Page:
20 CFR 404.507
Veronie v. Secretary, U.S.D.C., W.D. La., Opelousas Div. Civ. No. 15148, (8/20/71), (CCH, U.I.R., FED. PARA. 16,358)
SCOTT, District Judge: Horace Veronie brings this action under Section 205(g) of the Social Security Act, 42 U.S.D. § 405(g), to review a final decision by the Secretary of Health, Education and Welfare that claimant had received an overpayment of social security disability payments in the amount of $902.00.
The scope of this Court's review is limited to determining whether there is substantial evidence to support the findings of the Secretary. It is not the function of this Court to "re-weigh the evidence" but to determine if there is substantial evidence to support the administrative decision. Rome v. Finch, 409 F.2d 1329, 1330 (5th Cir. 1960); Knox v. Finch, 427 F.2d 919 (5th Cir. 1970); Cross v. Finch, 427 F.2d 406 (5th Cir. 1970).
Section 204(a)(1) of the Act, 42 U.S.C. 404(a)(1) provides in pertinent part:
Section 204(b) of the Act, 42 U.S.C. 404(b) provides:
The hearing examiner made findings as to claimant's period of disability, ability to repay, the date when claimant returned to work activity, and fault or lack of fault of the claimant. It is the function of this Court to review the record and upon such record to determine whether the decision of the examiner is supported by substantial evidence.
The claimant sustained a severely fractured leg in an automobile accident on June 21, 1965. On February 11, 1966 he filed for and was granted a period of disability benefits. The examiner found that the last benefit check to which claimant was entitled was for the month of June 1967. The determination as to the time for the termination of claimant's benefits was based upon a finding that he returned to work activity in March 1966. In support of the finding that claimant returned to work in March 1966 the examiner had before him the signed statement made by Mr. Veronie dated May 14, 1968.
"I drove out to the field daily beginning sometime in March 1966 to see what needed to be done. I would tell my son what was needed and he saw that it was done. I decided when to plant, when to harvest, go to town to pick up parts we needed for the equipment. I hired the labor and paid them. He supervised them. I worked about 2 hours a day, from March thru Sept. The rice crop was finished in Sept. and the bean crop in Oct."
This statement supports the examiner's finding that claimant returned to work activity in March of 1966. It is not necessary that the claimant return to the same work level that he maintained prior to his disability, rather it is sufficient to require notice to the Secretary's representative if the claimant engages in any substantial gainful activity.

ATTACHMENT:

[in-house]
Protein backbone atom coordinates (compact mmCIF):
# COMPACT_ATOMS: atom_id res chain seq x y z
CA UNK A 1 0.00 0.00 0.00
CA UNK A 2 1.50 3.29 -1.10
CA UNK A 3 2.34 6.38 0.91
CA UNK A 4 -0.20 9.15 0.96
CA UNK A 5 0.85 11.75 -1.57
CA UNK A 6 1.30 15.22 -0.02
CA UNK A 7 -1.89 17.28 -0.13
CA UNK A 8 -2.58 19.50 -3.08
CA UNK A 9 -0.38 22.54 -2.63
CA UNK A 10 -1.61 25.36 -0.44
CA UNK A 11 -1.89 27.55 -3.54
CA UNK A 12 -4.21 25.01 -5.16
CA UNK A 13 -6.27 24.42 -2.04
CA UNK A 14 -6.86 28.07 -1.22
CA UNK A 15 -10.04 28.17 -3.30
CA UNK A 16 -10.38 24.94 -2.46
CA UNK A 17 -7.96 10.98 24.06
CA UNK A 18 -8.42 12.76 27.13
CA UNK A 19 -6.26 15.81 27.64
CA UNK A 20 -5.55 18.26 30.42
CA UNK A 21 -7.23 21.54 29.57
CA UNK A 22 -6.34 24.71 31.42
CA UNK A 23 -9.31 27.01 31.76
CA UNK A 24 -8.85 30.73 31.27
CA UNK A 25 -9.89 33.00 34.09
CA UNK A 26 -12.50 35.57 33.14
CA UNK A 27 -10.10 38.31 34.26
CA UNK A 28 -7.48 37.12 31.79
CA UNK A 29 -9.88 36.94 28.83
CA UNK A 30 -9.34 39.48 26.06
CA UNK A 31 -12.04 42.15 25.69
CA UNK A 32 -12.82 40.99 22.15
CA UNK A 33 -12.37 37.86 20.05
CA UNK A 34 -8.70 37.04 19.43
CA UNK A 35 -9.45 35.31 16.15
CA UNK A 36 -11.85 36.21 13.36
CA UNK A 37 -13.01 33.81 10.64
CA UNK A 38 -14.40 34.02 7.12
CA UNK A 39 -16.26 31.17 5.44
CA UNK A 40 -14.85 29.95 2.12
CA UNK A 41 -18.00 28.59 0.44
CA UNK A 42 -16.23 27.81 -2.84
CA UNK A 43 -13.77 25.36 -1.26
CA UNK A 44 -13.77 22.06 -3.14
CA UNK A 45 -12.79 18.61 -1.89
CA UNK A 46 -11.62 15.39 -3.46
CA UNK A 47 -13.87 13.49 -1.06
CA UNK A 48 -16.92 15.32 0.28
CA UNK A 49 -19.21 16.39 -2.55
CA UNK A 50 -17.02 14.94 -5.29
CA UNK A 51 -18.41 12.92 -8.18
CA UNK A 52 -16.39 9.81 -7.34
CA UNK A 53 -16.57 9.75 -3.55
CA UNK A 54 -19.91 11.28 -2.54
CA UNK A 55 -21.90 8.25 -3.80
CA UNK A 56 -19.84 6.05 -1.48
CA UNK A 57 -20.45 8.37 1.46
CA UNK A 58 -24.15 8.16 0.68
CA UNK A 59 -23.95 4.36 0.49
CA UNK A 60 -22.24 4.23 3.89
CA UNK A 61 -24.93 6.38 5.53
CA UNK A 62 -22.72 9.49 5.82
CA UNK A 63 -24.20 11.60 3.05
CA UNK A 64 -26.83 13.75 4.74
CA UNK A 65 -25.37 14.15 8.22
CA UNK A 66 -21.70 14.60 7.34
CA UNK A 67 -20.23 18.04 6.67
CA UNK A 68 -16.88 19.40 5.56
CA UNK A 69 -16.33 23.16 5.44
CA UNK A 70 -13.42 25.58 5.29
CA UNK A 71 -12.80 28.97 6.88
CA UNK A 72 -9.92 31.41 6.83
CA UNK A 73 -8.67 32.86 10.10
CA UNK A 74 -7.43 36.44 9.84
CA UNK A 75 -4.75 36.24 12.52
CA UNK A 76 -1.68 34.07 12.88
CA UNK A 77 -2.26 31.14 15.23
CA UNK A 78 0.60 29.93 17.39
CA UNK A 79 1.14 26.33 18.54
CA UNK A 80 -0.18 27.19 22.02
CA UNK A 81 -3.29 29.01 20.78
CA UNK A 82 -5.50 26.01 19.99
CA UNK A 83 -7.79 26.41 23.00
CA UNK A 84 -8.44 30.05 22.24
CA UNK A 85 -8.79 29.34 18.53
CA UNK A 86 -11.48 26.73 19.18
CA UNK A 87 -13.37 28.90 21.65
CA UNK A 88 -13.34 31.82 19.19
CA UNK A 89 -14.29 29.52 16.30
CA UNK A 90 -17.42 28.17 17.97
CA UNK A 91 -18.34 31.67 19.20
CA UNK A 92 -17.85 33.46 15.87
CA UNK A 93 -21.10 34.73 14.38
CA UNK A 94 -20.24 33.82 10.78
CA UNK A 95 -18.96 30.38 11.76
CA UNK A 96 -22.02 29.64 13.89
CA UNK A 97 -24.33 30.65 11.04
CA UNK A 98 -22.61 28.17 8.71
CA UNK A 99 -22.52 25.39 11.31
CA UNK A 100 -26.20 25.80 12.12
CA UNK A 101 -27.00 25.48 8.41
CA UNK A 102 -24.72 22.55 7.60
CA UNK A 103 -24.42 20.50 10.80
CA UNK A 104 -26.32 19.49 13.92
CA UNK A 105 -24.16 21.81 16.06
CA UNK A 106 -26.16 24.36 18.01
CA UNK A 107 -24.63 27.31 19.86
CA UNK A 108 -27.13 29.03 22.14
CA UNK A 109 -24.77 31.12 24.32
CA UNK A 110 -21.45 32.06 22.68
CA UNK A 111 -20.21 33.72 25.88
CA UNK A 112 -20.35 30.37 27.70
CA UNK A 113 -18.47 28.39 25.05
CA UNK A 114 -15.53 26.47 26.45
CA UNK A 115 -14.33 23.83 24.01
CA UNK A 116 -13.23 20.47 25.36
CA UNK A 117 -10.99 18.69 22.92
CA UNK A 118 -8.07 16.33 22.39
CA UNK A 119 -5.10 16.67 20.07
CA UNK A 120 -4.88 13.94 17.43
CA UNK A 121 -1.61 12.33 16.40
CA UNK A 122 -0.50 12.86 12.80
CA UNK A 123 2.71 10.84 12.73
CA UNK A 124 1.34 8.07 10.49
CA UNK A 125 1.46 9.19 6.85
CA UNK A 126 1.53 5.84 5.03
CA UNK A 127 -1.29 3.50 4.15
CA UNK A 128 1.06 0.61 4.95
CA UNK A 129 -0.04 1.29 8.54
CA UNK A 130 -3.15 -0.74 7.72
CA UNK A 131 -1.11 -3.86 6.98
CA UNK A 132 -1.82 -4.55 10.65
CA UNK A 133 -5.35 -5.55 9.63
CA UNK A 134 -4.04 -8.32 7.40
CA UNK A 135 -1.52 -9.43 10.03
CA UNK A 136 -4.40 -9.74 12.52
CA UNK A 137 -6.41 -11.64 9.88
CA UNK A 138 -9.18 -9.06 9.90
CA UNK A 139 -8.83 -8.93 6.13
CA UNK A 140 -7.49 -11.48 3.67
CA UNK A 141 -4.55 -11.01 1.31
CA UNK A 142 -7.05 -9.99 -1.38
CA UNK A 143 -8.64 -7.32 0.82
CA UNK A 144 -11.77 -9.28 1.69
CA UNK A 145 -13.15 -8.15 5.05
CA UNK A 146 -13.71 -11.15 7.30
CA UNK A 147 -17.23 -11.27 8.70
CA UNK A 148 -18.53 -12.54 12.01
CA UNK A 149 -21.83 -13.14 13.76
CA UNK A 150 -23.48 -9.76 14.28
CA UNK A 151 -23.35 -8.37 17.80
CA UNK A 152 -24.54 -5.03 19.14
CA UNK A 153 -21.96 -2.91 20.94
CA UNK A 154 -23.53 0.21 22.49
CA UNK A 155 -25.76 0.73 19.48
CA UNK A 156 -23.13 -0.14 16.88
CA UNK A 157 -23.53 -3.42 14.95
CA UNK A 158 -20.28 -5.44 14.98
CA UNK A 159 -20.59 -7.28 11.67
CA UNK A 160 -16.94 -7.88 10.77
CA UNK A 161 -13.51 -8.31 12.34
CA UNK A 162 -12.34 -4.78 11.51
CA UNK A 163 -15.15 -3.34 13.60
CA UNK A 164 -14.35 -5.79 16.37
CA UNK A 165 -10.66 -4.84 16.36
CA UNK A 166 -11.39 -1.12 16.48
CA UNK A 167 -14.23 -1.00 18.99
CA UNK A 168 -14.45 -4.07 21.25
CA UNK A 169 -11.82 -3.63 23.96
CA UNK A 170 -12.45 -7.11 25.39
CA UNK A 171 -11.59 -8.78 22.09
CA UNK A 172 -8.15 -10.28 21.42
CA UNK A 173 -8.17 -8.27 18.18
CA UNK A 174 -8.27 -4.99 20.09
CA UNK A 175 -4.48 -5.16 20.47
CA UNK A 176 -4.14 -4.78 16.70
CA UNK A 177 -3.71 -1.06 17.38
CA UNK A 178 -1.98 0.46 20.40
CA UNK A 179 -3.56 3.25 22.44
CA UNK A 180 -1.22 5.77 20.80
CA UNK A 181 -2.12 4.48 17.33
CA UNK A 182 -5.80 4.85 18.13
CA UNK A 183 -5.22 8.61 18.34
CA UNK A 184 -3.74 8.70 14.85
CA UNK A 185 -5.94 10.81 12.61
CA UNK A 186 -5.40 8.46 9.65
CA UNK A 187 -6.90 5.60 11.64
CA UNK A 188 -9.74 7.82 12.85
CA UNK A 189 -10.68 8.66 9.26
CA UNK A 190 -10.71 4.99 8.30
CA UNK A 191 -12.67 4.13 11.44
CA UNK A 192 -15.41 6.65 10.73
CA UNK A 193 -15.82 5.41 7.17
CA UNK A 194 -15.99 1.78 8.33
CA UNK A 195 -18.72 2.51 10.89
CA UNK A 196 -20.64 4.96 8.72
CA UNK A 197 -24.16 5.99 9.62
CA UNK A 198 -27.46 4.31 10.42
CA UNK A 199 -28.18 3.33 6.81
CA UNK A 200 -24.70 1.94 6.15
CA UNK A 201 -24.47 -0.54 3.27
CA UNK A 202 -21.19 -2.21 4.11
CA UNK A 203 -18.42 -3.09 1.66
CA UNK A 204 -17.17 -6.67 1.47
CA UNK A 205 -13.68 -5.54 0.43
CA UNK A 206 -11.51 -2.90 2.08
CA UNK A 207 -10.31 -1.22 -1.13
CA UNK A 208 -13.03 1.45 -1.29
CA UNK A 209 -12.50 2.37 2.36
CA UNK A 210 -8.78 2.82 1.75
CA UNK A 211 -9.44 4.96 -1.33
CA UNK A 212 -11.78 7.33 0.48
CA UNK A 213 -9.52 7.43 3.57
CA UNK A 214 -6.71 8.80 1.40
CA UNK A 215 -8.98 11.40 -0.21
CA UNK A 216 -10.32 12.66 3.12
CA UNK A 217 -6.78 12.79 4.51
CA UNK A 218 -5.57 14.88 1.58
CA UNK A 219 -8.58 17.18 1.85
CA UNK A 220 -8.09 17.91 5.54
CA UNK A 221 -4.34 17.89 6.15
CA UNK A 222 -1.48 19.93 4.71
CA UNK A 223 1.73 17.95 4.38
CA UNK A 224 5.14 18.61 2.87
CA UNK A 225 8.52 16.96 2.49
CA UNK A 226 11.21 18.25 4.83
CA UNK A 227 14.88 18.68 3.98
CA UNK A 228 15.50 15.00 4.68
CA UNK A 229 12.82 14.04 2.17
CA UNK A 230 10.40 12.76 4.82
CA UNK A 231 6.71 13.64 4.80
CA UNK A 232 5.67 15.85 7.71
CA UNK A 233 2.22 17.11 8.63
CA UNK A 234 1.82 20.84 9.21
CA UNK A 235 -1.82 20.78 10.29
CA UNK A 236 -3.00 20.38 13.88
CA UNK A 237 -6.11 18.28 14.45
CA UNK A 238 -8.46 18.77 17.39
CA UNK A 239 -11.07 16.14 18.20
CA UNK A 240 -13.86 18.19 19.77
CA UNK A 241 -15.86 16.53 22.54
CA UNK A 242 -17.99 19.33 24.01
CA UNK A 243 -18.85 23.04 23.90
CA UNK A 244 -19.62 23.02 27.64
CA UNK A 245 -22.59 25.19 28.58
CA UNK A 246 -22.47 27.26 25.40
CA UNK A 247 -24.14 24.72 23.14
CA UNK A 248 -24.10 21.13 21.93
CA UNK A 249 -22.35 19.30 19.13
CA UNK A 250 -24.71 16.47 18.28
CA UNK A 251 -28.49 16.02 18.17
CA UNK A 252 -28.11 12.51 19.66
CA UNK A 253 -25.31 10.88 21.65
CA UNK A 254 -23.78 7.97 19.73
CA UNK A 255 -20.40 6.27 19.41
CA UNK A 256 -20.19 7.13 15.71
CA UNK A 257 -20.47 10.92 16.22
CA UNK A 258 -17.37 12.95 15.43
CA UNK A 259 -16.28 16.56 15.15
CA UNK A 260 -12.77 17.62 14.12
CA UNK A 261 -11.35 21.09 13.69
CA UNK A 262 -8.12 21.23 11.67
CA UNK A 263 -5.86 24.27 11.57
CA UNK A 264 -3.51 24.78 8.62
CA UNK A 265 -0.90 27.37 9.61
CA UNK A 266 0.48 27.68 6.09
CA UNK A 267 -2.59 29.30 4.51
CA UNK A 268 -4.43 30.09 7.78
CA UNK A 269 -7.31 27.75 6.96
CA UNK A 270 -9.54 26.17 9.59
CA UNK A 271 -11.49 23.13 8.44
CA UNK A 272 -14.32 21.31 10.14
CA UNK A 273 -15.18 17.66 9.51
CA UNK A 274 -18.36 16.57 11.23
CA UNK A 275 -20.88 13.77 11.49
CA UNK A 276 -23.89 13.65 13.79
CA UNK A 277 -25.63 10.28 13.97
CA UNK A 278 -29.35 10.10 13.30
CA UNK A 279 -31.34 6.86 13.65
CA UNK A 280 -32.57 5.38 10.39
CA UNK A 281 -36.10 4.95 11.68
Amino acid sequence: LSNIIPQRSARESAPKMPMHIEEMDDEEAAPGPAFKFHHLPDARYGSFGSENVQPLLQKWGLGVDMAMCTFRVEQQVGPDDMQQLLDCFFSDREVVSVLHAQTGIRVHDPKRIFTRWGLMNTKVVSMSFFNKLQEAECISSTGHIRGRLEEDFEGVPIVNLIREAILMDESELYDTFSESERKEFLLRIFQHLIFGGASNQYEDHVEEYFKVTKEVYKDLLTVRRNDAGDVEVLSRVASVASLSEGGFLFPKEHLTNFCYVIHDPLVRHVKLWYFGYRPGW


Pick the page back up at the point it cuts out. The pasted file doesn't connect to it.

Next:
Having found substantial evidence to support the examiner's finding that claimant returned to work activity in March 1966, this Court agrees with the finding that claimant was overpaid benefits for the period July 1967 through March 1968 in the amount of $902.00. It was the duty of the claimant to report any work activity to the Secretary; no report of such activity was ever filed by the claimant.
Section 204(b) of the Act, 42 U.S.C. 404(b) provides that the United States cannot recover any overpayments made to an individual who is both "without fault" and where the "recovery would defeat the purpose of this sub-chapter or would be against equity and good conscience". The examiner found that Mr. Veronie did not meet the twofold test of the statute and therefore was obliged to refund the overpayment.
Fault as used in Section 204(b) of the Act, 42 U.S.C. 404(b) is defined in 20 CFR 404.507 as:
The test for "fault" set out in the Code of Federal Regulations is constructive fault rather than an actual fault test. As such, it is not necessary that the claimant actually knew the information he failed to furnish was material. The decisive question is whether he should have known that such information was material. When the claimant signed his application for benefits he agreed to notify the Social Security Administration if he returned to work. If there was some question in the claimant's mind as to whether his activity constituted work in the terms of the Act, he had merely to contact the local office and seek their advice and opinion. Taking into consideration the constructive nature of the "Fault" test and Mr. Veronie's statement, . . . this Court finds that the examiner's finding that the claimant was not without fault was based upon substantial evidence. In view of claimant's failure on the first phase of the Section 204(b) test, the Court does not reach the question of Mr. Veronie's ability to repay the overpayment.
A review of the entire record convinces the Court that the finding and decision of the Secretary is supported by substantial evidence. Accordingly, it is ORDERED that defendant's Motion for Summary Judgment is GRANTED.
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